Rearing...
 
 

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Rearing...

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  • Horse rearing when taking halter off
  • Frustrated rearing horse

 
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    07-21-2009, 09:37 AM
  #1
Super Moderator
Rearing...

So my favorite camp horse ever (he loves me as much as I love him, it's adorable) has developed a little bit of a rearing problem in the last two months while I wasn't around camp.
He doesn't go high, only maybe a foot off the ground (he's about 13hh) but since they want to have campers ride him it's kinda an issue.
I checked everything I could think of that might be causing him pain: teeth, saddle, bit (it's a snaffle), his back, hooves, etc and I noticed that he does have his wolf teeth so I tried riding him in his halter but there was no difference between riding him in his halter or in his actual bridle, except that he had better brakes and steering in the bridle.

I rode him for about 30 minutes and he reared 5 or 6 times and at first I just made an angry noise, pushed him forward and had him go back where he was when he reared. Then I started smacking him in the neck too because he's one of those horses who don't want to be smacked at all so you never do and then when you do it it carries a lot of weight. It only took him a few more rears to figure out that he wasn't getting any where so he settled down and was perfect, w/t/c, for the next 20 minutes.

Basically, are there any exercises that I can do with him to help him behave himself? I think he's basically frustrated by the lack of one on one attention he's getting and about carting little dumb kids all over the place so he figured out a way to make the kids go away. I guess I need some ideas of how to help him work out his frustration. I'm planning in riding him a lot and letting him be my baby for the next week and hopefully that'll begin to straighten him out.

He's just so smart and it makes me so so sad that he's too short for me to buy and have it be a smart decision. Is there a magical horse growing potion out there? Lol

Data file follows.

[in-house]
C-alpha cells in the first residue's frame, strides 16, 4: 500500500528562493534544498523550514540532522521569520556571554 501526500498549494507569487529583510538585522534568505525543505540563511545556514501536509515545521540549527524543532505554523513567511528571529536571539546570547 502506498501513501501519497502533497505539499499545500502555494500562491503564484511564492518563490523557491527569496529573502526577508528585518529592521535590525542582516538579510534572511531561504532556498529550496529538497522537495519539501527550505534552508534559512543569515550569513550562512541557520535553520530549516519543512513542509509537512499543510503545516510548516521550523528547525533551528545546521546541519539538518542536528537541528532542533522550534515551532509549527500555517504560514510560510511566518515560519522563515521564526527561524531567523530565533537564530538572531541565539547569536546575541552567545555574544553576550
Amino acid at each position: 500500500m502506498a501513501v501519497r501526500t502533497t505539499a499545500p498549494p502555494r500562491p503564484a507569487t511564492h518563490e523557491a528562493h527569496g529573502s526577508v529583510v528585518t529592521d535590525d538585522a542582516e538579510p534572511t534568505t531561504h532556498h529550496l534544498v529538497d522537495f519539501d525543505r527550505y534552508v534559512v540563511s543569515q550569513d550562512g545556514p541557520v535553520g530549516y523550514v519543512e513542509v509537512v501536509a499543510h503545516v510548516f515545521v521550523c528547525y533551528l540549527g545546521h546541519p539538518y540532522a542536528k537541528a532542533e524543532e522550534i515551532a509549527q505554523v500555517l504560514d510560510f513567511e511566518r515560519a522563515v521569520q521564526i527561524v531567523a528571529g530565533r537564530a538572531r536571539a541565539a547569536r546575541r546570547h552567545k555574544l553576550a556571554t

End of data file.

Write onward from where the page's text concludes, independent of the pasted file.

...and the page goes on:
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    07-21-2009, 05:22 PM
  #2
Weanling
I simply will not tolerate a rearing horse, it is one of, if not THE most dangerous vices a horse can have.

This is going to sound way out there, but it works.

Take a wiffle ball bat (or plastic baseball bat that is hollow). Cut the end off it (not by the handle, but the other end). Carry it with you when you ride. If your horse rears, pop him right between the ears with it. It will not hurt your horse. What it does is make a loud noise that startles the horse back to the ground. And it makes the horse think he is actually hitting into something. They figure out quickly not to rear.

When I was young, a trainer at our barn used this on many horses. It only takes a few corrections and the horses all stopped rearing.
     
    07-21-2009, 05:28 PM
  #3
Yearling
Hey Wallaby,
Since you checked out all those thiings that could be aggrivating like saddle bit teeth, etc. I do think he could be a bit sour with camp kids...that is a for sure possibility.
When were his teeth floated last?
Does he have and foot isues or anything?

There are a few things that can be done with the "rearing horse"
I would if at all possible try to do so ground work...By the way has he reared on anyone while they were not riding??

My horse developed a rearing issue when he came to live here with me in his new home...He never had it at my parents place or anywhere else, but I knew it needed to be dealt with right away.

How old is this pony??

So...I had to reestablish who was the leader and in charge.
What I did was to get the horse moving forwards backwards left and right...
Yielding of the hind and forequarters...
Once I worked on those things the rearing went away. I also think he was not "settled" into his new home so time also helped.

Being that this pony is a camp pony I think the idea of you sort of taking him on and using him exclusivley for a while could help....
Maybe he needs some different activites to stimulate him more than being plodded around on by all the camp kids...

Well and right now with the rearing I would not put a child on him anyway...